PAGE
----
What You Can Do with It
Unenclosable carriers could have game-changing effects on our food supply, energy infrastructure, financial systems, and natural ecosystems, as we shared in previous articles. But you don’t have to take on such complex issues to apply unenclosability to everyday scenarios, improving their functioning while also helping to ignite the Holocene Explosion of new social organisms.
In your company or other professional organization, how about:
- A self-hosted chat, similar to Slack, that works asynchronously and offline, doesn’t share your data with a corporate entity, and operates without infrastructure costs
- A project-management or shared to-do system, like Trello — with the same benefits as above
- A wiki-like knowledge base where the participants retain ownership of their content
In your family, how about:
- A status- and location-sharing app (like a Weasley clock), where your information is shared only with family and friends you choose, not exposed to a third-party software purveyor
- A medical data repository, shared only with trusted family members so that they are able to provide critical information in cases of emergency
In your local government, how about:
- A tamper-proof election system: an immutable, crypto-signed, voting system in which any voter is able to verify that their vote was included
In your neighborhood, how about:
- A child-care or babysitter exchange in which unenclosable directories make it easy to find available care — and unenclosable reputation systems make it safer
- A book-sharing system: a buildingless library that tracks the locations of books without central servers
In your city, how about:
- A classified ads system, similar to Craigslist but reputation-enabled so that it actually builds community and connectedness (and improves the buying and selling experience)
- A rideshare system, similar to Uber, that could offer drivers and passengers greater selection granularity, like based on shared values (e.g. LGBT-friendly drivers) — as well keeps location data private
In your school or university (or your kids’ school), how about:
- An author-centric portfolio system in which each student hosts their own cryptographically signed work, countersigned and graded by faculty when appropriate
- An immutable course and grade history, eliminating complicated mechanisms for obtaining transcripts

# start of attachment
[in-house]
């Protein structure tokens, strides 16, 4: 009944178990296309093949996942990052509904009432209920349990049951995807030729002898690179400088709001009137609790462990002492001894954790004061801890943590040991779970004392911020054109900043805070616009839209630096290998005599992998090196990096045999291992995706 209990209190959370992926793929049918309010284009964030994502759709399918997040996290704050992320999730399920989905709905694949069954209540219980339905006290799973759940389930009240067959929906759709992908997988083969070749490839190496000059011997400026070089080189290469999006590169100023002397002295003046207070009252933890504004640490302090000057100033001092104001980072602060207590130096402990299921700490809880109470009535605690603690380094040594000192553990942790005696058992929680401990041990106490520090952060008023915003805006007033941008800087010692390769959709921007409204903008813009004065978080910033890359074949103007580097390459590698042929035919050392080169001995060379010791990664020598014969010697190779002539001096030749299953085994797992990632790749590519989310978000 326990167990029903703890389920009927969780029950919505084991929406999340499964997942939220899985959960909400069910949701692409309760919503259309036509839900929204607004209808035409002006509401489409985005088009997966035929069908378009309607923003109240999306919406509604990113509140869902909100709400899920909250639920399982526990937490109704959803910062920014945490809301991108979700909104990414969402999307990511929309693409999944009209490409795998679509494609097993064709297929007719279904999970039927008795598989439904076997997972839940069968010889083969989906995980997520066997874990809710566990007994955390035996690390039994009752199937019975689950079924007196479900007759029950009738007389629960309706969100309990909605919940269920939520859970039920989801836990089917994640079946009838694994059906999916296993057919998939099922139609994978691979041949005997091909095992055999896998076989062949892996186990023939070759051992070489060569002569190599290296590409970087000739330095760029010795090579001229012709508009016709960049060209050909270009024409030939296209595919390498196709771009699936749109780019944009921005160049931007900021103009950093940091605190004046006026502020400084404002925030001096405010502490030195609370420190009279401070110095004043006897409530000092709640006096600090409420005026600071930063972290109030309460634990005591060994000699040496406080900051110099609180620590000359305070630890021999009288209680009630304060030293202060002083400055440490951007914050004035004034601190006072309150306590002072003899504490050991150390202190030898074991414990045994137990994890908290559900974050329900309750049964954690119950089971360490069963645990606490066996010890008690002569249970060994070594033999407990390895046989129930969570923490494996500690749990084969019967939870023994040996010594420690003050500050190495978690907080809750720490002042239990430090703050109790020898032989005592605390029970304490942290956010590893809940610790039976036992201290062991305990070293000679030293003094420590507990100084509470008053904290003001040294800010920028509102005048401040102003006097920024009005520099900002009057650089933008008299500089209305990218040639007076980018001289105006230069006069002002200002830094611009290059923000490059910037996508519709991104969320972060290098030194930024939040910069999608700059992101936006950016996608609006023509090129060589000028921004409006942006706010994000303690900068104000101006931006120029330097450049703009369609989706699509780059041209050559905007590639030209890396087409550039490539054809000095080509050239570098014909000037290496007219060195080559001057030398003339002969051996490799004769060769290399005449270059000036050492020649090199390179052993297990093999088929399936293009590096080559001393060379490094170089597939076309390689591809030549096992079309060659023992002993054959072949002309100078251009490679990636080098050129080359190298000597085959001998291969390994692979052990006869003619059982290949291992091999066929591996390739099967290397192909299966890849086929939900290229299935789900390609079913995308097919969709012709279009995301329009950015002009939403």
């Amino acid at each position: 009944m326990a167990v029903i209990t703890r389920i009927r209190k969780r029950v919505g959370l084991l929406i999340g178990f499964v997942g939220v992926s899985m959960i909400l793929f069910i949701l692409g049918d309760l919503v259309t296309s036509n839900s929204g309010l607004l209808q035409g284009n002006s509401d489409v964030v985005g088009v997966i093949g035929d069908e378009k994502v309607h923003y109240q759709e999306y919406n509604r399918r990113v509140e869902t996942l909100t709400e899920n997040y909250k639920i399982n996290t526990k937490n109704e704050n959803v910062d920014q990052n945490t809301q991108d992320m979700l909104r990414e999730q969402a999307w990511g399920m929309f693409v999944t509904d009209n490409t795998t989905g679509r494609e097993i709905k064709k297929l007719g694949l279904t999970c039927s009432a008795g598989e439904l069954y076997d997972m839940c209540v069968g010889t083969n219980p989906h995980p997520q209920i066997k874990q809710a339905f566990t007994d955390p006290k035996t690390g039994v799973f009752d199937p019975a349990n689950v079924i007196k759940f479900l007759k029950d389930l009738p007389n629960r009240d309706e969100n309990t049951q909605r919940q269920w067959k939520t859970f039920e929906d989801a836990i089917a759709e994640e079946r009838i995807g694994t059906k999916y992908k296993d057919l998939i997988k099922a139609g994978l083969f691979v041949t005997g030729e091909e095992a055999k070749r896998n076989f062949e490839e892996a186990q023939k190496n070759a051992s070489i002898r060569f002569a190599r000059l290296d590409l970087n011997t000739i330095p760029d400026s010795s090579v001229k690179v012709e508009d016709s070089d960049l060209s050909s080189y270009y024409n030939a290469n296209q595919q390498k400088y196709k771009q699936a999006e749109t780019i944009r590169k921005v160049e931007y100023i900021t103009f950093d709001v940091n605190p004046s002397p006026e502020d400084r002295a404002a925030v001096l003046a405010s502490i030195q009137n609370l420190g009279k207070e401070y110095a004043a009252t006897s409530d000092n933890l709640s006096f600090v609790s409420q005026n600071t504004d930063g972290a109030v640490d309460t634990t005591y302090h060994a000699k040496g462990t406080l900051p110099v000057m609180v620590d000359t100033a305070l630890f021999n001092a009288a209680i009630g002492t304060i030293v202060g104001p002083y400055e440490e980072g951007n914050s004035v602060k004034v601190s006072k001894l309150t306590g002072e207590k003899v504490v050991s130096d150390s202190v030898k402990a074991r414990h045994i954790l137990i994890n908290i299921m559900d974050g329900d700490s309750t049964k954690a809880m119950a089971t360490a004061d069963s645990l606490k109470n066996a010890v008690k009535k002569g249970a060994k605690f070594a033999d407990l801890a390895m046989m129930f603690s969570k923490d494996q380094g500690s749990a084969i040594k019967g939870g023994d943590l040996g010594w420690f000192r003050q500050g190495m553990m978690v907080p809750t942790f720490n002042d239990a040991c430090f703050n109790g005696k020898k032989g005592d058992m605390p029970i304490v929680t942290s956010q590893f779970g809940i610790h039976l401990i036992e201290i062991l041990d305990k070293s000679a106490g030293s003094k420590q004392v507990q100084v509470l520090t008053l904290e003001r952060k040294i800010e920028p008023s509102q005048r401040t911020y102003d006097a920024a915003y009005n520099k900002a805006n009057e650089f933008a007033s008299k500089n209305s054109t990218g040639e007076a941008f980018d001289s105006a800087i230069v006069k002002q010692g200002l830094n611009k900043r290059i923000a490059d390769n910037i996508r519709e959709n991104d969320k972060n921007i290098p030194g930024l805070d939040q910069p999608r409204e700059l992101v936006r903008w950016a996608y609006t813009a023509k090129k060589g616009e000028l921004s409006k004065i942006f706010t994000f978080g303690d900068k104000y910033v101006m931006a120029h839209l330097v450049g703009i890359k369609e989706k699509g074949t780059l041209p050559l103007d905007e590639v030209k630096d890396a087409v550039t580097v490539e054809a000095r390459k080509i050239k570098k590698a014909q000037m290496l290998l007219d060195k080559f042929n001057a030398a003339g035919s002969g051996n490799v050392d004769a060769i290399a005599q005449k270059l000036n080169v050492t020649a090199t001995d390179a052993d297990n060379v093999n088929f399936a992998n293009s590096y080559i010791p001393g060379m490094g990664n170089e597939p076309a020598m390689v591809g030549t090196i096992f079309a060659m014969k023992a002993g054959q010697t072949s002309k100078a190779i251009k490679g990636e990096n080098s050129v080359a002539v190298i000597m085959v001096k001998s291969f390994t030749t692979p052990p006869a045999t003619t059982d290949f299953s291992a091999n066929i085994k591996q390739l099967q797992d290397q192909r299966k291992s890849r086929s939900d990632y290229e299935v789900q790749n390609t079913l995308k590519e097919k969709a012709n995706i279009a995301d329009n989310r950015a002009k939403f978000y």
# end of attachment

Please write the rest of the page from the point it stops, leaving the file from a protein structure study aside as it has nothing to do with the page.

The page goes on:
In your academic field, how about:
- A system for peer-reviewing articles to replace expensive scholarly journals — and promote more thought diversity
In your community of any size and purpose, how about:
- An agent-centric social network, intrinsically proofed against centralized surveillance and the selling of data to advertisers
In your industry, how about:
- A neutral marketplace: a monopoly-resistant, level playing field for aggregating the pricing of goods and services. For example, airlines could participate in a search-and-booking system not able to be owned or acquired by any airline or retailer — unlike the centralized, antiquated, costly data aggregators of today
- A simplified supply-chain system: Cross-organizational REA accounting where digitally signed payments become the accounting entry for both parties in their ledger history. An immutable, easily-auditable, self-populating system that streamlines compliance with contracts and regulations
Many of these projects have the potential to serve significant market needs and turn a profit, while others might be more philanthropic. We’ll save a discussion of peer-to-peer revenue models for another article, but for now, suffice it to say that if you’re looking to create a business on Holochain, that is a viable option.
Why All of This Matters (a Recap)
Today, a single person’s message can reach billions of people in seconds. This phenomenon, which would have been unfathomable to prehistoric humans, exists thanks to a progression of carrier technologies that have emerged over thousands of years, including written records, the printing press, sound amplification and recording, radio, television, film and, more recently, the internet, email, and social media. These developments have unleashed tremendous human coordination, but, as a side effect, we have surrendered covert power to those who control the carriers, enabling them to decide what gets transmitted or not — and how we can interact with each other.
Our mainstream monetary systems are examples of carrier enclosure, too, since they empower governments and financial institutions to say what counts as legitimate transacting, as well as to make fiscal policies that affect the behavior of our currencies. Blockchain technology commendably turns over the job of legitimizing transactions to a “decentralized” consensus network, but it still converges to the same side effect, simply replacing governments and corporations with people who control data centers and crypto-coins. A system that is unenclosable is not just decentralized; it cannot ever be centralized.
Over the centuries, the power and wealth differentials have become so extreme that instead of a level playing field we have a steep mountainside that people can barely hold onto. We explored some of these imbalances and their consequences in Parts 2.1, 2.2, 2.3, and 2.4. When disproportionately powerful people (understandably) act in their own interest, it often comes at the expense of the greater good. This is why many of humanity’s greatest challenges — rainforest destruction, pollution and climate instability, food supply degradation, the looming energy crisis — won’t be solved at the levels of policy or diplomacy, but only by shifting the underlying architectures that determine how wealth and power are allocated and how people are incentivized to act.
The good news is that such a shift is technologically possible in ways it hasn’t been before. Suddenly, at the outset of the 2020s and for the first time in history, we are now able to build communication and transaction systems that let us have it both ways: capacity for massive scale and freedom from the power distortions of enclosability. What is available, and what we must undertake, is a proliferation of new forms of social organizing so expansive that it deserves to be named analogously to the Cambrian Explosion of new biological organisms. We call it the Holocene Explosion, after the current geological epoch.